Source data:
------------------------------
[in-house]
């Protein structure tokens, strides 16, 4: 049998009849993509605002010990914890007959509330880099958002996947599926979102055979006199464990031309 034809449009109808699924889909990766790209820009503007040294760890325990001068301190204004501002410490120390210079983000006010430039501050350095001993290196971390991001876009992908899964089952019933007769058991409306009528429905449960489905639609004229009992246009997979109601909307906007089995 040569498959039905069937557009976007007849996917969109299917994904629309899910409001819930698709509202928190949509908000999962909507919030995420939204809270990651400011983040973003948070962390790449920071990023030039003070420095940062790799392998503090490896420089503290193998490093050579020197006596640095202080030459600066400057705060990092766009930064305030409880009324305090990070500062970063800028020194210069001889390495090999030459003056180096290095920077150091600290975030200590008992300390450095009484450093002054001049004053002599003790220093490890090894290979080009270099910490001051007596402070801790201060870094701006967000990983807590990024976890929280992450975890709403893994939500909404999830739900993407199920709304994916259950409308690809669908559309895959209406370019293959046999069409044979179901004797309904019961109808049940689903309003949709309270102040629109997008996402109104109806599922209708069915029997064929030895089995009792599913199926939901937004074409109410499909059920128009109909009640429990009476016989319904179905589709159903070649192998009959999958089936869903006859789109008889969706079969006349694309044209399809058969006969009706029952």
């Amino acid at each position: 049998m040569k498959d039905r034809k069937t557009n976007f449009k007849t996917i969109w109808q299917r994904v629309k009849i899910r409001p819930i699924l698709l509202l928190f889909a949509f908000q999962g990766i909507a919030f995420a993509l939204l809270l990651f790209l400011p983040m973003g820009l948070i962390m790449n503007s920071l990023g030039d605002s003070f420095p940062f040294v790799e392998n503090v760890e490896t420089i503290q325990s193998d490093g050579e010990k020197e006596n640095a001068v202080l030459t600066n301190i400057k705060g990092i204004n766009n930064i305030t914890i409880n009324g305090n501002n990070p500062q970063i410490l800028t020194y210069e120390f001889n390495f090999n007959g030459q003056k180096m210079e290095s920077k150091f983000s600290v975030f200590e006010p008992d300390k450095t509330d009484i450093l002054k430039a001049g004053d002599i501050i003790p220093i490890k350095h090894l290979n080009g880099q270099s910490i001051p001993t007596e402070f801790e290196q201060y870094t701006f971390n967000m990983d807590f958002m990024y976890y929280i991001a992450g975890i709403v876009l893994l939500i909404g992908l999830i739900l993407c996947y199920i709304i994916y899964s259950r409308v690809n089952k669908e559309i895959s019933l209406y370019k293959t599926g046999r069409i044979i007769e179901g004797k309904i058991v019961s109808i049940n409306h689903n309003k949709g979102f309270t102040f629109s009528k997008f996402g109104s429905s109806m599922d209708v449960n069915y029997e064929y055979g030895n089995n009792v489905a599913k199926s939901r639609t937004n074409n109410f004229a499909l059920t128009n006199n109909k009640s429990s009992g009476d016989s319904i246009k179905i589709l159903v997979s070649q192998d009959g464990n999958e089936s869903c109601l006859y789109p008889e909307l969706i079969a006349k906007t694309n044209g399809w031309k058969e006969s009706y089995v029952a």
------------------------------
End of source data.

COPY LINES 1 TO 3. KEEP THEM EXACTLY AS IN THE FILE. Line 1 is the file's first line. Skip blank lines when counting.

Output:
[in-house]
């Protein structure tokens, strides 16, 4: 049998009849993509605002010990914890007959509330880099958002996947599926979102055979006199464990031309 034809449009109808699924889909990766790209820009503007040294760890325990001068301190204004501002410490120390210079983000006010430039501050350095001993290196971390991001876009992908899964089952019933007769058991409306009528429905449960489905639609004229009992246009997979109601909307906007089995 040569498959039905069937557009976007007849996917969109299917994904629309899910409001819930698709509202928190949509908000999962909507919030995420939204809270990651400011983040973003948070962390790449920071990023030039003070420095940062790799392998503090490896420089503290193998490093050579020197006596640095202080030459600066400057705060990092766009930064305030409880009324305090990070500062970063800028020194210069001889390495090999030459003056180096290095920077150091600290975030200590008992300390450095009484450093002054001049004053002599003790220093490890090894290979080009270099910490001051007596402070801790201060870094701006967000990983807590990024976890929280992450975890709403893994939500909404999830739900993407199920709304994916259950409308690809669908559309895959209406370019293959046999069409044979179901004797309904019961109808049940689903309003949709309270102040629109997008996402109104109806599922209708069915029997064929030895089995009792599913199926939901937004074409109410499909059920128009109909009640429990009476016989319904179905589709159903070649192998009959999958089936869903006859789109008889969706079969006349694309044209399809058969006969009706029952």
């Amino acid at each position: 049998m040569k498959d039905r034809k069937t557009n976007f449009k007849t996917i969109w109808q299917r994904v629309k009849i899910r409001p819930i699924l698709l509202l928190f889909a949509f908000q999962g990766i909507a919030f995420a993509l939204l809270l990651f790209l400011p983040m973003g820009l948070i962390m790449n503007s920071l990023g030039d605002s003070f420095p940062f040294v790799e392998n503090v760890e490896t420089i503290q325990s193998d490093g050579e010990k020197e006596n640095a001068v202080l030459t600066n301190i400057k705060g990092i204004n766009n930064i305030t914890i409880n009324g305090n501002n990070p500062q970063i410490l800028t020194y210069e120390f001889n390495f090999n007959g030459q003056k180096m210079e290095s920077k150091f983000s600290v975030f200590e006010p008992d300390k450095t509330d009484i450093l002054k430039a001049g004053d002599i501050i003790p220093i490890k350095h090894l290979n080009g880099q270099s910490i001051p001993t007596e402070f801790e290196q201060y870094t701006f971390n967000m990983d807590f958002m990024y976890y929280i991001a992450g975890i709403v876009l893994l939500i909404g992908l999830i739900l993407c996947y199920i709304i994916y899964s259950r409308v690809n089952k669908e559309i895959s019933l209406y370019k293959t599926g046999r069409i044979i007769e179901g004797k309904i058991v019961s109808i049940n409306h689903n309003k949709g979102f309270t102040f629109s009528k997008f996402g109104s429905s109806m599922d209708v449960n069915y029997e064929y055979g030895n089995n009792v489905a599913k199926s939901r639609t937004n074409n109410f004229a499909l059920t128009n006199n109909k009640s429990s009992g009476d016989s319904i246009k179905i589709l159903v997979s070649q192998d009959g464990n999958e089936s869903c109601l006859y789109p008889e909307l969706i079969a006349k906007t694309n044209g399809w031309k058969e006969s009706y089995v029952a």